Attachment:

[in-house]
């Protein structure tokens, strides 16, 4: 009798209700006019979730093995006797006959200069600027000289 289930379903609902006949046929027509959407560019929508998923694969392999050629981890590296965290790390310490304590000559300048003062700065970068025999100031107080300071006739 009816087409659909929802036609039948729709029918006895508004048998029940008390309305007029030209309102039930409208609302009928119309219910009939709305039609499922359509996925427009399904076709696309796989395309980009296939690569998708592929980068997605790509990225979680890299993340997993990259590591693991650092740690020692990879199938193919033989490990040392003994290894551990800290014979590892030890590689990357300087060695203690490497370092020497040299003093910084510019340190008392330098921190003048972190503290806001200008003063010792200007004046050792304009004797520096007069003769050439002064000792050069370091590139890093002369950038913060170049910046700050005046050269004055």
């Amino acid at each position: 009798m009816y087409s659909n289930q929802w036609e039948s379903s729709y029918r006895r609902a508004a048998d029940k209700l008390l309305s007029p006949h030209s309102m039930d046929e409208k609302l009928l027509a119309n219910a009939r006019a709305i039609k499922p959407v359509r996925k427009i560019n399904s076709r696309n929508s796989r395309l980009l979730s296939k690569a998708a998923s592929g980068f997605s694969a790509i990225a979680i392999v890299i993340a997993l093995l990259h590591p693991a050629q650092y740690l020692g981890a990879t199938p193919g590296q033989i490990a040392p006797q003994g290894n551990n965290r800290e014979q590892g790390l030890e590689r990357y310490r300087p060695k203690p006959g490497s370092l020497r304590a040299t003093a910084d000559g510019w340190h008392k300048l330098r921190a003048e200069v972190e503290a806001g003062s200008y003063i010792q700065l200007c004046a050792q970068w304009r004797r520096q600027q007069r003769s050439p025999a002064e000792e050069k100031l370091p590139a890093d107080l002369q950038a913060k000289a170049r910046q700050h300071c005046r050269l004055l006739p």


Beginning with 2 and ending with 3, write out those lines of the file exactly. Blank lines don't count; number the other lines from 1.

């Protein structure tokens, strides 16, 4: 009798209700006019979730093995006797006959200069600027000289 289930379903609902006949046929027509959407560019929508998923694969392999050629981890590296965290790390310490304590000559300048003062700065970068025999100031107080300071006739 009816087409659909929802036609039948729709029918006895508004048998029940008390309305007029030209309102039930409208609302009928119309219910009939709305039609499922359509996925427009399904076709696309796989395309980009296939690569998708592929980068997605790509990225979680890299993340997993990259590591693991650092740690020692990879199938193919033989490990040392003994290894551990800290014979590892030890590689990357300087060695203690490497370092020497040299003093910084510019340190008392330098921190003048972190503290806001200008003063010792200007004046050792304009004797520096007069003769050439002064000792050069370091590139890093002369950038913060170049910046700050005046050269004055």
């Amino acid at each position: 009798m009816y087409s659909n289930q929802w036609e039948s379903s729709y029918r006895r609902a508004a048998d029940k209700l008390l309305s007029p006949h030209s309102m039930d046929e409208k609302l009928l027509a119309n219910a009939r006019a709305i039609k499922p959407v359509r996925k427009i560019n399904s076709r696309n929508s796989r395309l980009l979730s296939k690569a998708a998923s592929g980068f997605s694969a790509i990225a979680i392999v890299i993340a997993l093995l990259h590591p693991a050629q650092y740690l020692g981890a990879t199938p193919g590296q033989i490990a040392p006797q003994g290894n551990n965290r800290e014979q590892g790390l030890e590689r990357y310490r300087p060695k203690p006959g490497s370092l020497r304590a040299t003093a910084d000559g510019w340190h008392k300048l330098r921190a003048e200069v972190e503290a806001g003062s200008y003063i010792q700065l200007c004046a050792q970068w304009r004797r520096q600027q007069r003769s050439p025999a002064e000792e050069k100031l370091p590139a890093d107080l002369q950038a913060k000289a170049r910046q700050h300071c005046r050269l004055l006739p």